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121 retired military officers appeal to Congress on foreign aid

Stephan Savoia / AP

A group of 121 retired three and four star flag and general officers sent a letter to Congressional leadership and the Trump administration yesterday asking them not to cut funding foreign aid.

"The State Department, USAID, Millennium Challenge Corporation, Peace Corps and other development agencies are critical to preventing conflict and reducing the need to put our men and women in uniform in harm's way."

Background: Office of Management and Budget officials told reporters yesterday that Trump's budget plans will include "a large reduction in foreign aid," according to an ABC report. Foreign aid is one percent of U.S. spending.

Dear Speaker Ryan, Minority Leader Pelosi, Majority Leader McConnell, and Minority Leader Schumer:
As you and your colleagues address the federal budget for Fiscal Year 2018, we write as retired three and four star flag and general officers from all branches of the armed services to share our strong conviction that elevating and strengthening diplomacy and development alongside defense are critical to keeping America safe.
We know from our service in uniform that many of the crises our nation faces do not have military solutions alone – from confronting violent extremist groups like ISIS in the Middle East and North Africa to preventing pandemics like Ebola and stabilizing weak and fragile states that can lead to greater instability. There are 65 million displaced people today, the most since World War II, with consequences including refugee flows that are threatening America's strategic allies in Israel, Jordan, Turkey, and Europe.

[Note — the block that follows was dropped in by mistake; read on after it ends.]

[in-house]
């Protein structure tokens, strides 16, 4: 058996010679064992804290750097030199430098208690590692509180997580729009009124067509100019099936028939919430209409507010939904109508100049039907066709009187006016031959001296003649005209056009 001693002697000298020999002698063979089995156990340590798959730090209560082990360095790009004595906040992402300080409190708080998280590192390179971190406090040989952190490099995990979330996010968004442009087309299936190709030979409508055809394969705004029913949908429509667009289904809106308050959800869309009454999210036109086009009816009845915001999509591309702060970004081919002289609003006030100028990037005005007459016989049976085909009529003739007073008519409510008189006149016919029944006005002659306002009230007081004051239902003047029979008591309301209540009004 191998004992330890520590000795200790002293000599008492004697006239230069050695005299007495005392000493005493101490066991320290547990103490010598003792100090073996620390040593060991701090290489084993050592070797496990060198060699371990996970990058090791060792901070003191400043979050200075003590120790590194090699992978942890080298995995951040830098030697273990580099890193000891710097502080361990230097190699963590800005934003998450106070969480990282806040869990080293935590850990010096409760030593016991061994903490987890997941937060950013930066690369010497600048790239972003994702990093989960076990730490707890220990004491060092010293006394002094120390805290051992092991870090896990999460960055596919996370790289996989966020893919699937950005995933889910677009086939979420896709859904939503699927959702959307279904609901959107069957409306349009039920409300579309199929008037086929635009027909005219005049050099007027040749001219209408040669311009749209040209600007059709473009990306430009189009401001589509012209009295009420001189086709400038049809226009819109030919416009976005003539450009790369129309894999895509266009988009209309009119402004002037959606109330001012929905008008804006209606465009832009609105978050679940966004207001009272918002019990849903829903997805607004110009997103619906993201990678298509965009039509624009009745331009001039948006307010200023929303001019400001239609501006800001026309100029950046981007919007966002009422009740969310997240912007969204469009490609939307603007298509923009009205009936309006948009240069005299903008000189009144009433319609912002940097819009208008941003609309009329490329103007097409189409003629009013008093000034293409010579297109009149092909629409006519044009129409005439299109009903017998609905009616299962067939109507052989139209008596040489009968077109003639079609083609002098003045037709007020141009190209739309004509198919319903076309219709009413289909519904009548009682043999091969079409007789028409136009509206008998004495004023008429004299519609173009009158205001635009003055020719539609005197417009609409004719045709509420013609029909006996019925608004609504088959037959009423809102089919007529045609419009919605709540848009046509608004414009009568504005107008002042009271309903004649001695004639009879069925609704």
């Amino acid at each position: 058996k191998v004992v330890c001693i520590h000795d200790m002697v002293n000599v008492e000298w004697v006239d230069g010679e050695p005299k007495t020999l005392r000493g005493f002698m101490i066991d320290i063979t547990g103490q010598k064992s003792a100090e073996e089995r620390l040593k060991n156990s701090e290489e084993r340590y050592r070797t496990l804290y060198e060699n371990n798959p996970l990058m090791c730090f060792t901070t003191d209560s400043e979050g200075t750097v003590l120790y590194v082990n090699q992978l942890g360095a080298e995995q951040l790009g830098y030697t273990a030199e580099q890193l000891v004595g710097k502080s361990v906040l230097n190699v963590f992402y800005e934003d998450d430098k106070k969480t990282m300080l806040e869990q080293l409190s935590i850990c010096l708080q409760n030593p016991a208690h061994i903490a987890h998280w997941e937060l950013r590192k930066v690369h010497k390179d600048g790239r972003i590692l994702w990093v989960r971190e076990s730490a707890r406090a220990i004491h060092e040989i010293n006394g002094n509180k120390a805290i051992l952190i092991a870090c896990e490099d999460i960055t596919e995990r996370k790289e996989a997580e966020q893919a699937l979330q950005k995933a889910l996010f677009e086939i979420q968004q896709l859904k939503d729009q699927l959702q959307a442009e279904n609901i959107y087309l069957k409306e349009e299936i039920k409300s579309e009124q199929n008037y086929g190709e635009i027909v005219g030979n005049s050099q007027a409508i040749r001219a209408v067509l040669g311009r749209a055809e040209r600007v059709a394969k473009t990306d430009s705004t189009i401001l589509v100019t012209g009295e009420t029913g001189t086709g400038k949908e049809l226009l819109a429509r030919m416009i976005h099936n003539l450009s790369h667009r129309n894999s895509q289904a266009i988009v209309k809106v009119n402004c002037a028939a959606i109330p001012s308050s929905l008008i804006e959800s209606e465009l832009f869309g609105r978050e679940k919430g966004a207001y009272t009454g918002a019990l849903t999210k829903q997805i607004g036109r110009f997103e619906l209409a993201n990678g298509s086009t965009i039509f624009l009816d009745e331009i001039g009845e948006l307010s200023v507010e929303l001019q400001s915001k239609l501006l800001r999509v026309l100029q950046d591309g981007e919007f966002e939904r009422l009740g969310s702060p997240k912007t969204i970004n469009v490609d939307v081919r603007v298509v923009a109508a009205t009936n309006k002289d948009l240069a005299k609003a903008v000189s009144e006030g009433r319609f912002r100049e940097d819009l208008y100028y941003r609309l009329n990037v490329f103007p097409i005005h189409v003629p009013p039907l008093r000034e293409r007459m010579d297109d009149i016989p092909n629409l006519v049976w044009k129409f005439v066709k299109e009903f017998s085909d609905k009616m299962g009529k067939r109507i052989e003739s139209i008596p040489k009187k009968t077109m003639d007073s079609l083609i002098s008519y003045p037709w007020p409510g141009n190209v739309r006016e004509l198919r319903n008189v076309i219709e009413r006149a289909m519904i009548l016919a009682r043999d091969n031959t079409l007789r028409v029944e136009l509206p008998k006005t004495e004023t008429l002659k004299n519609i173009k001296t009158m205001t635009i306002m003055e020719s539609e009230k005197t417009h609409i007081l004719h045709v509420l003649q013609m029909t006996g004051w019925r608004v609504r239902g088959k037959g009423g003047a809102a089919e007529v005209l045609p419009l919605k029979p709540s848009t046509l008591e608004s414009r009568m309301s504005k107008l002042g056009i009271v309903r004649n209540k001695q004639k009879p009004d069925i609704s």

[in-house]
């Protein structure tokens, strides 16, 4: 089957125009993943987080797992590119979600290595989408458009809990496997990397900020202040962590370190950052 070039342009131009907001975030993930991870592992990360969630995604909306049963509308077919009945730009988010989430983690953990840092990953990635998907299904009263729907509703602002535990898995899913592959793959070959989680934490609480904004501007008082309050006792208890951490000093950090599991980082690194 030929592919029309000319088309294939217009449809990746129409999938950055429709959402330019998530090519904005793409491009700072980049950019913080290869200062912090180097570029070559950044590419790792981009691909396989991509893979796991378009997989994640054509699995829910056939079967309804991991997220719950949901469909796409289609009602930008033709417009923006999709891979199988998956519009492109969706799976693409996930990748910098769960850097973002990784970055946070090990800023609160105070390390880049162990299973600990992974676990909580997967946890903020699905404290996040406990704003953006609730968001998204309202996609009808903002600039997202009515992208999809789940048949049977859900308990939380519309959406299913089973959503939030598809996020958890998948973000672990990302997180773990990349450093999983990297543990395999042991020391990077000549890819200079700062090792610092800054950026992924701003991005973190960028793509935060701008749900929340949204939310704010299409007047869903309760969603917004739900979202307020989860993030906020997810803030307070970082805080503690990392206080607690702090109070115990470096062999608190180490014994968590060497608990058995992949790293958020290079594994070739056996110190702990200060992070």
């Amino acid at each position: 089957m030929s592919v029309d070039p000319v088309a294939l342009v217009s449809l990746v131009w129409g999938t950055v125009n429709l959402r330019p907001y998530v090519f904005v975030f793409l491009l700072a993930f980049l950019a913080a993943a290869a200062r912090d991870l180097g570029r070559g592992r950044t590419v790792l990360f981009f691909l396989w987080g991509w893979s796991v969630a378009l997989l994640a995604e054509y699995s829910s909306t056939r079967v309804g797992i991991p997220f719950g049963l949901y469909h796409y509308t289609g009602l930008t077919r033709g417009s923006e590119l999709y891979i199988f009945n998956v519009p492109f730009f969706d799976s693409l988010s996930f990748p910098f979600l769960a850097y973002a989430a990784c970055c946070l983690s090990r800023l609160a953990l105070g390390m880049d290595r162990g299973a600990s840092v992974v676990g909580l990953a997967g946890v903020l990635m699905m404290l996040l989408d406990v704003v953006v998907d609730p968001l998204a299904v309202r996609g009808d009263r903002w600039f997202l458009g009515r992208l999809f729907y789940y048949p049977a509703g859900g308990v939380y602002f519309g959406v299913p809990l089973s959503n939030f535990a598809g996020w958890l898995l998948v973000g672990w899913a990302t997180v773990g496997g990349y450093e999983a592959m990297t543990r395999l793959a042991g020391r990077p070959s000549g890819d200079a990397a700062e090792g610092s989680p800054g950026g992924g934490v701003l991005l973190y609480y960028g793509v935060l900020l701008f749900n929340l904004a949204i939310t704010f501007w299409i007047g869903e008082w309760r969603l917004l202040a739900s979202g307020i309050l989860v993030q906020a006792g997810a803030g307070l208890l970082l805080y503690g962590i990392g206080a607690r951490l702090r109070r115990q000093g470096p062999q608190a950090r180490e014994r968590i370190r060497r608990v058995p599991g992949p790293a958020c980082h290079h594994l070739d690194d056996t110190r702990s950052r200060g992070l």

The State Department, USAID, Millennium Challenge Corporation, Peace Corps and other development agencies are critical to preventing conflict and reducing the need to put our men and women in uniform in harm's way. As Secretary James Mattis said while Commander of U.S. Central Command, "If you don't fully fund the State Department, then I need to buy more ammunition." The military will lead the fight against terrorism on the battlefield, but it needs strong civilian partners in the battle against the drivers of extremism– lack of opportunity, insecurity, injustice, and hopelessness.
We recognize that America's strategic investments in diplomacy and development – like all of U.S. investments – must be effective and accountable. Significant reforms have been undertaken since 9/11, many of which have been embodied in recent legislation in Congress with strong bipartisan support – on human trafficking, the rights of women and girls, trade and energy in Africa, wildlife trafficking, water, food security, and transparency and accountability.
We urge you to ensure that resources for the International Affairs Budget keep pace with the growing global threats and opportunities we face. Now is not the time to retreat.
cc: Secretary of State Rex Tillerson cc: Secretary of Defense James Mattis cc: National Security Advisor H.R. McMaster